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Motherhood in The Bean Trees


Another popular example of motherhood is Lou Ann’s relationship with Dwayne Ray. Although the child has actually not established a personality yet, and can not respond with his mom, we can not inform how Dwayne Ray’s part of the relationship is, however we can anticipate how it will be. It can be presumed that he will constantly be looked after by his mother, Lou Ann, for her uneasy ways and worry of her kids death keep her a vigilant mother, unrelenting in keeping him as safe and healthy as possible.

When she asked Taylor of her viewpoint of her motherhood skills, Taylor replied that “‘ The other side of worrying to much is just not caring …

Dwayne Ray will constantly know that, no matter what, you’re never going to disregard him. You’ll never simply relax and let him dehydrate, or mature without a personality, or anything like that. And that would be ever so much worse. You check out about it taking place in the paper all the time … Somebody forgetting a child in a cars and truck and letting It roast, or some such thing.

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If anything, Lou Ann, you’re simply too excellent of a mom. ‘” (pg. 156) of which she speaks overall reality that Lou Ann, although worrisome and doing not have in foundation, still is a good mom, since she attempts with all her efforts to ensure Dwayne Ray matures.

She is of the most passionate of mothers in the book, and will do her utmost to make sure that Dwayne Ray will live previous 2000, despite whatever her dreams and headaches may tell her.

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Taylor, the main mom of the book, is the only non-biological mom represented, that makes her relationship with Turtle even more unique, meaning that she took her despite their absence of household ties, and battled to keep her, although she could have quickly relinquished her duties as mom.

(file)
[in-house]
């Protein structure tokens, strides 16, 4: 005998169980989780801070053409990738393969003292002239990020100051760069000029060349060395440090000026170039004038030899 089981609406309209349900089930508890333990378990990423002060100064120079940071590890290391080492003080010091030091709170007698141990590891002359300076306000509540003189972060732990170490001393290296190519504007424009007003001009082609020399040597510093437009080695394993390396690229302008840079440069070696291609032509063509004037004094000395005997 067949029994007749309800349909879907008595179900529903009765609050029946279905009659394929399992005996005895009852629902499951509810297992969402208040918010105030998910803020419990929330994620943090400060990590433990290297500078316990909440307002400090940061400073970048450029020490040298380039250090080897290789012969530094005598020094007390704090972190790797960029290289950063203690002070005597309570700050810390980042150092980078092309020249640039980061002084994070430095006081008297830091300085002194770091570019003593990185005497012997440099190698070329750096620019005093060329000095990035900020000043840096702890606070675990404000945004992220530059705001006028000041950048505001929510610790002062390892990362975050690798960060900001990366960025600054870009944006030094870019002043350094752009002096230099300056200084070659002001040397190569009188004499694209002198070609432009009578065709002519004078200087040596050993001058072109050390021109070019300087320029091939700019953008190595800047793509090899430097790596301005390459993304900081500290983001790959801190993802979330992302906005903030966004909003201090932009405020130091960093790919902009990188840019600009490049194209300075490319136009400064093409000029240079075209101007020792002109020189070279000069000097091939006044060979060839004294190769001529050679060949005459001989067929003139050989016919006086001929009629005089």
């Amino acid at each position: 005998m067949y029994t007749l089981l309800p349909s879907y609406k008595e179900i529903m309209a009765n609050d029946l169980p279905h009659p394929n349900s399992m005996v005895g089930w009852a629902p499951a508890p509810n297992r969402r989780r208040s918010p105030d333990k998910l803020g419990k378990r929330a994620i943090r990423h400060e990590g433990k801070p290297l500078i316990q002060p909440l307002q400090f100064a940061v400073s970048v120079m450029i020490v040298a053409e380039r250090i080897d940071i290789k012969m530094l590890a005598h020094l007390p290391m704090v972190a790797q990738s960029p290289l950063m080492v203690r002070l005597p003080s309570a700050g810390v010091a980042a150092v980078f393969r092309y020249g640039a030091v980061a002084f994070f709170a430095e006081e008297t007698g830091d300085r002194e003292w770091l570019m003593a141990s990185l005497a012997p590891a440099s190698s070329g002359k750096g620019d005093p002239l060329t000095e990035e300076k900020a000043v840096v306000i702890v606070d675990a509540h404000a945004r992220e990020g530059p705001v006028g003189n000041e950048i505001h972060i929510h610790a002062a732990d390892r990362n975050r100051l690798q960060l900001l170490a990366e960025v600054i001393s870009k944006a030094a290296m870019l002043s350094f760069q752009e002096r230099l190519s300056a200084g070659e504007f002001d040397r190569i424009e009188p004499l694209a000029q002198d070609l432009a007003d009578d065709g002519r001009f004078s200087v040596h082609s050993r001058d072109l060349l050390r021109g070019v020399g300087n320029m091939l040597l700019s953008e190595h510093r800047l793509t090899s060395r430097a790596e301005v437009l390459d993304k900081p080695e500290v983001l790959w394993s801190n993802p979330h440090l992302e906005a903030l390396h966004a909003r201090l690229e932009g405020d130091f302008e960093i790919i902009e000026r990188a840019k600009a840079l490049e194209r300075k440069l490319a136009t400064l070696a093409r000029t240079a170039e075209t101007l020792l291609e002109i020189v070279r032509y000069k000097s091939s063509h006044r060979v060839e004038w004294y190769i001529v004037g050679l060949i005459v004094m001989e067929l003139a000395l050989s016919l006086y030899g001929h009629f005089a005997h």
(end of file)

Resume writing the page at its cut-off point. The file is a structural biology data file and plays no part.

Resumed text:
Throughout the book, she contributes she’s prevented all her life, in order to secure and take care of this little girl that was given to her care versus her own dreams. She has definitely no clue what to do, and constantly frets that she isn’t raising Turtle appropriately. Her worries are lessened, however, after Turtle beings speaking, her very first noise being laughter due to the fact that if Turtle was unhappy, she would have not laughed when she did a somersault.

Taylor becomes more confidant in her role, and eventually accepts it to be perfectly normal, as does everyone else, and no one even considers Turtle not to be Taylor’s child, proven when many biological references are made between the two, despite their lack of blood ties. After Turtle is attacked in the park, Taylor begins to think that she isn’t doing a good job as a segregate mother, and when Turtle is threatened to be taken away from Taylor, she feels that the case to save Turtle is helpless and begins to think that the state department would do better than she would in raising the child.

However, Mattie convinces her otherwise when she tells Taylor that she isn’t asking the correct questions, that “You’re asking yourself, Can I give this child the best possible upbringing and keep her out of harms way her whole life long? The answer is no, you can’t. But nobody else can either. Not a state home, that’s for sure. For heaven’s sake, the best they can do is turn their heads while the kids learn to pick locks and snort hootch, and then try to keep them out of jail. Nobody can protect a child from the world…

Do I think it would be interesting, maybe even enjoyable in the long run, to share my life with this kid and give her my best effort and maybe when all’s said and done, end up with a good friend. ‘” (pg. 178). What Mattie says here when comforting Taylor is a Barbara Kingsolver definition of motherhood. Taylor worries that she is unable to care for a child, and that with this attack, even the state would do a better job than she could, but, as Mattie said, no one can protect a child from the world, and especially someone that doesn’t care for them, like the state.

They need a mother, a guardian, anyone that cares about them to raise as good a child as chance permits. Through the caring and affection Taylor received as a child, the worry and extreme concern Lou Ann pays Dwayne Ray, and Taylor’s behavior towards a child that is not her own, all show examples of how, biological or not, a mother or a mother-like role in a child’s life can lead them to riches or ruin. Their moral fiber, their behavior, their ethics all depend upon what they are taught and raised upon.

Newt Hardbine and Jolene Shanks never had these morals and ethics instilled in them, thus leading them to terrible, even short lived, lives. Barbara Kingsolver uses these examples, even through minor characters such as Sandi at the Burger Derby and Bobby Bingo who sells vegetables out of his truck. All examples seen in The Bean Trees show that Motherhood and the role of a mother plays a predominant part not only in the book, but universally.

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Motherhood in The Bean Trees. (2017, Nov 09). Retrieved from

Motherhood in The Bean Trees

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